One really cool dentistry innovation that came from NASA is the use of lasers. NASA uses lasers for all types of space work, like connecting sensors for satellites, cutting hard and soft materials with incredible accuracy, and looking into deep space.

Lasers have been used in dentistry for all types of applications as well, like removing tooth decay, reshaping gums affected by disease, and teeth whitening. Lasers have not only improved the field of dentistry, but they’ve also made trips to the dentist less painful. Some dentists have replaced using drills and other metal tools with laser technology.

And recently, a special kind of toothpaste that was developed by NASA to help repair and regenerate bone enamel in the teeth of astronauts has become available to the general public. Called Nano hydroxyapatite (try saying that five times fast!), this special toothpaste formula is perfect for people who have sensitive teeth.

The Future of Dental Care in Space

Humans will never stop being curious about life and the world around us. As explorers, our ancestors traveled by foot and eventually built boats, cars, and planes to help them reach every corner of the Earth. As soon as we explored all of the areas of our planet (with a few exceptions like the deepest parts of our oceans), our gaze has turned to the stars above as the next frontier to be conquered.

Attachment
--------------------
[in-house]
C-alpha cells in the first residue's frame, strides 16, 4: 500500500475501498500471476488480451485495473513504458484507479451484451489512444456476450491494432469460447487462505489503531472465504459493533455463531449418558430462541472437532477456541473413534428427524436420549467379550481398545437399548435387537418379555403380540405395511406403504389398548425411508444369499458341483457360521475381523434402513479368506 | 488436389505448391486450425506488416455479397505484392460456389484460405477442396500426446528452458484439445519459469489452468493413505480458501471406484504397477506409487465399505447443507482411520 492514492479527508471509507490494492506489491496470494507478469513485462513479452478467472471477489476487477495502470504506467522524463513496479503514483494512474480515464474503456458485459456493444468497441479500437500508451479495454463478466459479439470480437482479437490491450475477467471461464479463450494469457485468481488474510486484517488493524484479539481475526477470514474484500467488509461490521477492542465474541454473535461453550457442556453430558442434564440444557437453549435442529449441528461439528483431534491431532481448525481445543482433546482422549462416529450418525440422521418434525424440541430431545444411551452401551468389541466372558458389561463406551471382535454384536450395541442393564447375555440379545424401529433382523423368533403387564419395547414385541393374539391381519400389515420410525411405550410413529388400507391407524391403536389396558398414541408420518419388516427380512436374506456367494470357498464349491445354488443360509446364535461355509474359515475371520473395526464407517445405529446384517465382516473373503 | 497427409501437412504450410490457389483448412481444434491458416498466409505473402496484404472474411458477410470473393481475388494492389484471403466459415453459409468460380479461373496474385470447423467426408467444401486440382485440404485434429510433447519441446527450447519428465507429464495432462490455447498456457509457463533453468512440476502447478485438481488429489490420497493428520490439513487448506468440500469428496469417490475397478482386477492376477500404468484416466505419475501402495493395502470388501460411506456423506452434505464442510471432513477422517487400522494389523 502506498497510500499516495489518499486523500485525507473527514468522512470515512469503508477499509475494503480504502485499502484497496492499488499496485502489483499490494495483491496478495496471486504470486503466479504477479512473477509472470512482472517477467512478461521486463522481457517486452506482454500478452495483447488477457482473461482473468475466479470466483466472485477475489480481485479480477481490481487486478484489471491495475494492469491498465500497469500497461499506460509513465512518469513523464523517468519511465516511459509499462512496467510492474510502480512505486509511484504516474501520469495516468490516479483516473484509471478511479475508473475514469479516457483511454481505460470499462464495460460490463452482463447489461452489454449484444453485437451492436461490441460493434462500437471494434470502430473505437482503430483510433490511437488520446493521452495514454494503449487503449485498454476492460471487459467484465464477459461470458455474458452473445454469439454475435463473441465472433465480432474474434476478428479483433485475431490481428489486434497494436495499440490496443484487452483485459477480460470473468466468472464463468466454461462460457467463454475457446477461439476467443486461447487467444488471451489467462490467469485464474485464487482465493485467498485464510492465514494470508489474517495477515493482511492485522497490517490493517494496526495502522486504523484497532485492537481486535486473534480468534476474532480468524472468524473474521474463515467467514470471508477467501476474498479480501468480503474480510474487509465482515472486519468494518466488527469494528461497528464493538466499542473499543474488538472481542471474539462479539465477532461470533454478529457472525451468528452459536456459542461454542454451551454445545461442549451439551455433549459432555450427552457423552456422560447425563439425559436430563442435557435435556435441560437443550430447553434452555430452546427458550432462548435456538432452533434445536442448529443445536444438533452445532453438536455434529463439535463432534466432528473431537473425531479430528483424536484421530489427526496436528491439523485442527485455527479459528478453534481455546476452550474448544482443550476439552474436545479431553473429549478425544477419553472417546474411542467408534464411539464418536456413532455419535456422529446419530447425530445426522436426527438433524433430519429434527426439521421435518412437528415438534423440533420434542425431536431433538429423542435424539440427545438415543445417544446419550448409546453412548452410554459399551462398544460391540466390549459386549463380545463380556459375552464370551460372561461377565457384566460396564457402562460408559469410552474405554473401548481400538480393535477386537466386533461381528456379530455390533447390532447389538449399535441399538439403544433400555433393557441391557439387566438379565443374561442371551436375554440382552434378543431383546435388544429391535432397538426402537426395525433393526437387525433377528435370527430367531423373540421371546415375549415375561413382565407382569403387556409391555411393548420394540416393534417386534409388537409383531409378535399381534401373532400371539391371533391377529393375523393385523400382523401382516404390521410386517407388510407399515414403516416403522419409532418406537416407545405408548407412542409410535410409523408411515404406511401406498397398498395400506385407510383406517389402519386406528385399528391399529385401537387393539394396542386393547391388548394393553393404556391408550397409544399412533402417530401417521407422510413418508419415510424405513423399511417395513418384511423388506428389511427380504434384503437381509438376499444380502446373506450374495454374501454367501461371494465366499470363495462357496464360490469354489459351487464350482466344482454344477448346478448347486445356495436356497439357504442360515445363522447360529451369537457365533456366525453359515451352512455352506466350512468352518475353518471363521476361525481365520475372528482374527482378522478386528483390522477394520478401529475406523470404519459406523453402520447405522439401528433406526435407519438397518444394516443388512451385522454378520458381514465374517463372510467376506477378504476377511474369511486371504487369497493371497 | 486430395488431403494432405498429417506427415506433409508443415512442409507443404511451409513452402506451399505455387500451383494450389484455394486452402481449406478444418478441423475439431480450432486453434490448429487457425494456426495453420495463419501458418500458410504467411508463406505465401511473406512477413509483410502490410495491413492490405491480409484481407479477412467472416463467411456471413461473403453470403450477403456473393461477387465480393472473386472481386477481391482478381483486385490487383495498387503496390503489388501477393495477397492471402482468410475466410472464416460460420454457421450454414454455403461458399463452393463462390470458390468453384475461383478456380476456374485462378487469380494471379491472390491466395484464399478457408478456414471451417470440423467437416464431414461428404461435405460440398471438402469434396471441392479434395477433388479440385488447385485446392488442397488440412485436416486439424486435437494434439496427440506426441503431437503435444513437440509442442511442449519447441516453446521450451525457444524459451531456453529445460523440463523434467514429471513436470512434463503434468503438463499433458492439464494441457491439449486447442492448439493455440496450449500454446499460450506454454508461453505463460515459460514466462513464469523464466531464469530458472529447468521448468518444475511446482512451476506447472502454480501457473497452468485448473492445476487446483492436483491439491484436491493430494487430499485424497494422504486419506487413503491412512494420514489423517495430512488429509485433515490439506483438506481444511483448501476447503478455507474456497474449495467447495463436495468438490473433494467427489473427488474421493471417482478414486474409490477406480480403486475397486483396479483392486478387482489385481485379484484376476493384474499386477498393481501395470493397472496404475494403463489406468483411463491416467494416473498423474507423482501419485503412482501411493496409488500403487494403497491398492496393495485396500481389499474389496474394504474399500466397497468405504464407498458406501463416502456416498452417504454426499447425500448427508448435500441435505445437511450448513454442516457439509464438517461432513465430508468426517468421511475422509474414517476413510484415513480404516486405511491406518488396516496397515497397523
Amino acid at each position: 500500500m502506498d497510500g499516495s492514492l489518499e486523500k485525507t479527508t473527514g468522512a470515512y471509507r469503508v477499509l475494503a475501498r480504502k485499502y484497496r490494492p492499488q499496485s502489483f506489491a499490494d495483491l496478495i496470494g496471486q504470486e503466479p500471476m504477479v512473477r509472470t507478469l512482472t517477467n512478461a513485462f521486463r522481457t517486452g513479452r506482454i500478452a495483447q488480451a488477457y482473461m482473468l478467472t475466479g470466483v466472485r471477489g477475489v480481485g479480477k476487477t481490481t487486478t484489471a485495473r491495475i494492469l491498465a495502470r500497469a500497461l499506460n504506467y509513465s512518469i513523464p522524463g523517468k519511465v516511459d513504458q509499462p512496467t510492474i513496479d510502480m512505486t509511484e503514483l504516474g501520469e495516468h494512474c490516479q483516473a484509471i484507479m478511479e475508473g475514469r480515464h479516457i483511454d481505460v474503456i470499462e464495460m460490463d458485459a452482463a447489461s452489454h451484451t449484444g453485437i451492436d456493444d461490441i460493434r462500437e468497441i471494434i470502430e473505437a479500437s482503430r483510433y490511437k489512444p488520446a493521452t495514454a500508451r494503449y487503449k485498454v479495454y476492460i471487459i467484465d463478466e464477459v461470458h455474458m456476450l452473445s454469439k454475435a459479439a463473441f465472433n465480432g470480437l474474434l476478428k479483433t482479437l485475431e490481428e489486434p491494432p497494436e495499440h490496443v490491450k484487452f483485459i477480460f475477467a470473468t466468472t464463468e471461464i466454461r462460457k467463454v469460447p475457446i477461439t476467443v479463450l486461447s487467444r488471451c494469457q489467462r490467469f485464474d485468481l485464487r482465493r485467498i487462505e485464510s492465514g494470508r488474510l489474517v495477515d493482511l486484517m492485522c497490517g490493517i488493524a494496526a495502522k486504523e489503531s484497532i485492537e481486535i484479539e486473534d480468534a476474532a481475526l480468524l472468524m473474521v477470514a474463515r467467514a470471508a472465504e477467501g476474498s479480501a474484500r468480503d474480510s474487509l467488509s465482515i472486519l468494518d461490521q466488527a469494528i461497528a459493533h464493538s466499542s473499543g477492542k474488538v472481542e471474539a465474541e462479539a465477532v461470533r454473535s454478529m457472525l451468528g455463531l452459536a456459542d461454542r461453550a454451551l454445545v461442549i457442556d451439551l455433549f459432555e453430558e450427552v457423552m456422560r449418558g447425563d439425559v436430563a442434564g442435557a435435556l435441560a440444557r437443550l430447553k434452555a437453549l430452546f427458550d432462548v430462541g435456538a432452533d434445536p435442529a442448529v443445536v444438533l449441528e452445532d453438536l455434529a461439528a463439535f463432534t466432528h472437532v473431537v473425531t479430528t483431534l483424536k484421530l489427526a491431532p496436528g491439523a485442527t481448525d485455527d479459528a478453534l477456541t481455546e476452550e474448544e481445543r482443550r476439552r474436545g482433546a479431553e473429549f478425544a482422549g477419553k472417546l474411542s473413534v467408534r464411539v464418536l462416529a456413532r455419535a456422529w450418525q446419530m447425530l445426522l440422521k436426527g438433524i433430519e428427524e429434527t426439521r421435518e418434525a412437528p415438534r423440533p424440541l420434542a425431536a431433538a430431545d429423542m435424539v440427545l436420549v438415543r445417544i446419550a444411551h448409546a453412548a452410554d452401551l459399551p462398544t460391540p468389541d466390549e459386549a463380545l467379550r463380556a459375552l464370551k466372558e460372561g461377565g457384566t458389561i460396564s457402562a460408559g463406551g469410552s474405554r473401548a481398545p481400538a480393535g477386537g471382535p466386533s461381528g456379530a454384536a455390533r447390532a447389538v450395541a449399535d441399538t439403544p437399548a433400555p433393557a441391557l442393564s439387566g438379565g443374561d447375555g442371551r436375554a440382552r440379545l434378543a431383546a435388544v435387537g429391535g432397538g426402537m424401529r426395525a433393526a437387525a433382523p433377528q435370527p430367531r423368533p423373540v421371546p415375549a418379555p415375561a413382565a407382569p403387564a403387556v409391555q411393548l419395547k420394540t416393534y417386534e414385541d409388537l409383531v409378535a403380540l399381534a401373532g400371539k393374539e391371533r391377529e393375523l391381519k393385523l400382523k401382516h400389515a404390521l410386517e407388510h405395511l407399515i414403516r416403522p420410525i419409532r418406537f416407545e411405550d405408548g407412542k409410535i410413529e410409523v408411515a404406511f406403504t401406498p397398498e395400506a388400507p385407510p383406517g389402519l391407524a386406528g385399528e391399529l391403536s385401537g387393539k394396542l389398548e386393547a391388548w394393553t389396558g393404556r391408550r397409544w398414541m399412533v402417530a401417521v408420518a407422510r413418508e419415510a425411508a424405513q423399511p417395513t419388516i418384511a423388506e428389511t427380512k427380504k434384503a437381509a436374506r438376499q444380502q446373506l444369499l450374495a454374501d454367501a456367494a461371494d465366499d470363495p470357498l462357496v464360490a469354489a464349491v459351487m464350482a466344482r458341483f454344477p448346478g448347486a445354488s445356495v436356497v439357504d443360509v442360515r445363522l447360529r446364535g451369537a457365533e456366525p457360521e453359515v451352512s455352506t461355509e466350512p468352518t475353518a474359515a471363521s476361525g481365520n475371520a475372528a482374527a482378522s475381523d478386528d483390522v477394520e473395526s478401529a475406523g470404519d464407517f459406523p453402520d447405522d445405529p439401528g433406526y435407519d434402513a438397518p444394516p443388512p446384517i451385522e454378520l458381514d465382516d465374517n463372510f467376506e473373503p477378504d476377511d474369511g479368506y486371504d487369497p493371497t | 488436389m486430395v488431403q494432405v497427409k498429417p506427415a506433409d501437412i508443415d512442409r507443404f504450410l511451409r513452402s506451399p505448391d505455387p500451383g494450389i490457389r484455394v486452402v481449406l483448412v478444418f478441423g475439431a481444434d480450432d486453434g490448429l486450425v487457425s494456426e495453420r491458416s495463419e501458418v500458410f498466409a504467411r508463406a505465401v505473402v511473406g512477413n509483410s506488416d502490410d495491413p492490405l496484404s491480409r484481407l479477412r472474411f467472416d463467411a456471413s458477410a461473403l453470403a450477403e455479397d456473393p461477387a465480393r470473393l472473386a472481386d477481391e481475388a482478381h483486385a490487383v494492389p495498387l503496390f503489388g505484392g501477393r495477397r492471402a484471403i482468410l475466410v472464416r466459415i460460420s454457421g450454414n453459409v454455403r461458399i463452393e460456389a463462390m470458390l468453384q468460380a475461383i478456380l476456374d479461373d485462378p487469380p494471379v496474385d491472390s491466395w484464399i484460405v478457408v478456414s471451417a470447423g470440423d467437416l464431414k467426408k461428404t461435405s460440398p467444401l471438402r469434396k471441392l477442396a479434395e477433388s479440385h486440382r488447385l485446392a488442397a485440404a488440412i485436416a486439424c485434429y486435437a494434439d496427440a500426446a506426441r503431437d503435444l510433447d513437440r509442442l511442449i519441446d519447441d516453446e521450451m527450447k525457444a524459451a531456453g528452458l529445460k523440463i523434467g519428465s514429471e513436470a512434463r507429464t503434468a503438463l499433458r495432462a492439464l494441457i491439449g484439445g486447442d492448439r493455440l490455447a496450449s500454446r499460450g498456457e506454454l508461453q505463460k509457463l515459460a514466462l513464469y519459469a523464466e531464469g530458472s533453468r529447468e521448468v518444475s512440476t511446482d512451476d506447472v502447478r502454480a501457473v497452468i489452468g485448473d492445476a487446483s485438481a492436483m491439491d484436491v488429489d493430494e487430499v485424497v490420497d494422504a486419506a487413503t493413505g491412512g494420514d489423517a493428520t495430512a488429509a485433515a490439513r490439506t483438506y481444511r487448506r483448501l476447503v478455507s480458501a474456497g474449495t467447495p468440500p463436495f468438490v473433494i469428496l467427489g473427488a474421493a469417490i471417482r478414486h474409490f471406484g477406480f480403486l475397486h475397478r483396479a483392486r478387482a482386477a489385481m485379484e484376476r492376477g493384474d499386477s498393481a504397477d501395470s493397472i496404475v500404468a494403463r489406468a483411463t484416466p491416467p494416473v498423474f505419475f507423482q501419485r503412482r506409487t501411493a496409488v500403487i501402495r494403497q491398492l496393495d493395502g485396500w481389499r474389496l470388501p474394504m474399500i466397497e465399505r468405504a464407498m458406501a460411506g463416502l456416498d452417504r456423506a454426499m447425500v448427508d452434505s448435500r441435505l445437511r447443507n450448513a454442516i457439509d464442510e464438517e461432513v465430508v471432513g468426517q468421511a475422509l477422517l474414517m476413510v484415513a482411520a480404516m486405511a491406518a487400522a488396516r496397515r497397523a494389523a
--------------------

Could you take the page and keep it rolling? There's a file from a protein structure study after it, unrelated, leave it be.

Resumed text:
If you think about it, it’s pretty amazing that we went from the first controlled flight by the Wright brothers in 1903 to landing a man on the moon in 1969 – that’s only within one normal lifetime! We have the technology to live and work in space and have sent several rockets to Mars that have successfully landed rovers. (Say Hi to Spirit and Opportunity!) Soon, we will be sending manned missions to our red neighbor.

Before we are able to do that safely, however, there are a few outstanding issues that we still need to figure out. A major concern for the scientists and researchers that are at the forefront of taking us further into space is the health and well-being of the astronauts who will do the exploring. The conditions of deep space and zero gravity are very harsh for humans, and that includes the health of teeth.

Once we are able to ensure that our astronauts will be safe and healthy on board a spaceship and on Mars for months, if not years, they will lead our species to our next great achievement. Let’s just hope that they don’t forget to pack their toothbrushes!

Ready to rocket to us for your next dental appointment? Schedule your visit today!

At Jungle Roots Children’s Dentistry & Orthodontics, we strive to provide the highest comprehensive pediatric and orthodontic dental care in a unique, fun-filled environment staffed by a team of caring, energetic professionals. We believe the establishment of a “dental home” at an early age is the key to a lifetime of positive visits to the dentist.

Call Us - (480) 759-1119

Recent Posts

Subscribe To Our Weekly Newsletter

Location: Phoenix, Ahwatukee, Chandler, Tempe, Gilbert, Arizona
© . All rights reserved. | Jungle Roots • AZ Specialty Dental Services, LLC - Jeffrey Burg, DDS | Hosted by Specialty Dental Brands™.